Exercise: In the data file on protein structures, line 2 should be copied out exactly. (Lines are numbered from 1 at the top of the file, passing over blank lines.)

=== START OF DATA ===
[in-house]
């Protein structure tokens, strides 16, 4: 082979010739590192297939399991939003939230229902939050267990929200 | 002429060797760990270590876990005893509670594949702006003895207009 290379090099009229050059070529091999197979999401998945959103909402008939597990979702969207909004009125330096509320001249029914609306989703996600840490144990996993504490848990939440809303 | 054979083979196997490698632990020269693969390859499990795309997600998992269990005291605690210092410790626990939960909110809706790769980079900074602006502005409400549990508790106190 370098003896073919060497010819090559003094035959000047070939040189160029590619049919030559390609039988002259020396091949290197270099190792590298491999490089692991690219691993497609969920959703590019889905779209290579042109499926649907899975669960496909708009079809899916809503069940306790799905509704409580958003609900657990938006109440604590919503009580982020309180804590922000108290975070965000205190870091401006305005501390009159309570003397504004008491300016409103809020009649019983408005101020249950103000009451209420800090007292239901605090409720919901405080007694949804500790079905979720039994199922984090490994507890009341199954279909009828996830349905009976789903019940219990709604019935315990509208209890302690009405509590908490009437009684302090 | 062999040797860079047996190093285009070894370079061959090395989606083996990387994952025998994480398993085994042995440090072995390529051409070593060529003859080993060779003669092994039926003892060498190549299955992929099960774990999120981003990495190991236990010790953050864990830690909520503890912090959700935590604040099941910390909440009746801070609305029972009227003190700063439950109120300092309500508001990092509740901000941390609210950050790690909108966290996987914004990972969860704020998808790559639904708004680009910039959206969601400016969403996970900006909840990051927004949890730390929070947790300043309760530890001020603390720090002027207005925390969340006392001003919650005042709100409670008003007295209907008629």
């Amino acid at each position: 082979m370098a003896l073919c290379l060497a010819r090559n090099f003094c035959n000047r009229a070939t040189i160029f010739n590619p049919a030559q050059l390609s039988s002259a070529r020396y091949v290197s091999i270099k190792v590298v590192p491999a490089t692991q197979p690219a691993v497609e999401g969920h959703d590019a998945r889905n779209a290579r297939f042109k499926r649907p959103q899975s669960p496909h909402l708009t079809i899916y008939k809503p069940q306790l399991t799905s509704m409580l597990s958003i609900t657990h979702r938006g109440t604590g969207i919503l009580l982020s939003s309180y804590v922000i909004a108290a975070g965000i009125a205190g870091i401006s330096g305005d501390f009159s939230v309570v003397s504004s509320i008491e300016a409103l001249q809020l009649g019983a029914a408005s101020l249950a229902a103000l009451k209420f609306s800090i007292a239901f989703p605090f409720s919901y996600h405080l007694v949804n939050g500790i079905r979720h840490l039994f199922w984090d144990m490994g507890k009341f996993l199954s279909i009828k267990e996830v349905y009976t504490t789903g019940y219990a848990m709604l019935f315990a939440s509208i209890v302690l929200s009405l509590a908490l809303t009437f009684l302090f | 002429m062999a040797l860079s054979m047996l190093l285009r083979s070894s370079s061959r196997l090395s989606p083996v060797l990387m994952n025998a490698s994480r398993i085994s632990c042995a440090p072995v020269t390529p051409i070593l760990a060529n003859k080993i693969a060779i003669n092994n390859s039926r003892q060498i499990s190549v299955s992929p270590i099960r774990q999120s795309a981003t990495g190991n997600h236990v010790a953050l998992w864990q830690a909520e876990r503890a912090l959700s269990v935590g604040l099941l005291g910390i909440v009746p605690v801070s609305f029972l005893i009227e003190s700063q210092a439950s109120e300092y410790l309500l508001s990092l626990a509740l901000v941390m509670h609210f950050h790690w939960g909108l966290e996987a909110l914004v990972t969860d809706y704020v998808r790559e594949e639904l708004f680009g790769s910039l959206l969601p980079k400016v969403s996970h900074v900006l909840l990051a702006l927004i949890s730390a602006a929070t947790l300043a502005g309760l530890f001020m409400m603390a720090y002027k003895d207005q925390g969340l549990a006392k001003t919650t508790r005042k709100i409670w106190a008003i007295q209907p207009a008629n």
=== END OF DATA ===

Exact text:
């Protein structure tokens, strides 16, 4: 082979010739590192297939399991939003939230229902939050267990929200 | 002429060797760990270590876990005893509670594949702006003895207009 290379090099009229050059070529091999197979999401998945959103909402008939597990979702969207909004009125330096509320001249029914609306989703996600840490144990996993504490848990939440809303 | 054979083979196997490698632990020269693969390859499990795309997600998992269990005291605690210092410790626990939960909110809706790769980079900074602006502005409400549990508790106190 370098003896073919060497010819090559003094035959000047070939040189160029590619049919030559390609039988002259020396091949290197270099190792590298491999490089692991690219691993497609969920959703590019889905779209290579042109499926649907899975669960496909708009079809899916809503069940306790799905509704409580958003609900657990938006109440604590919503009580982020309180804590922000108290975070965000205190870091401006305005501390009159309570003397504004008491300016409103809020009649019983408005101020249950103000009451209420800090007292239901605090409720919901405080007694949804500790079905979720039994199922984090490994507890009341199954279909009828996830349905009976789903019940219990709604019935315990509208209890302690009405509590908490009437009684302090 | 062999040797860079047996190093285009070894370079061959090395989606083996990387994952025998994480398993085994042995440090072995390529051409070593060529003859080993060779003669092994039926003892060498190549299955992929099960774990999120981003990495190991236990010790953050864990830690909520503890912090959700935590604040099941910390909440009746801070609305029972009227003190700063439950109120300092309500508001990092509740901000941390609210950050790690909108966290996987914004990972969860704020998808790559639904708004680009910039959206969601400016969403996970900006909840990051927004949890730390929070947790300043309760530890001020603390720090002027207005925390969340006392001003919650005042709100409670008003007295209907008629």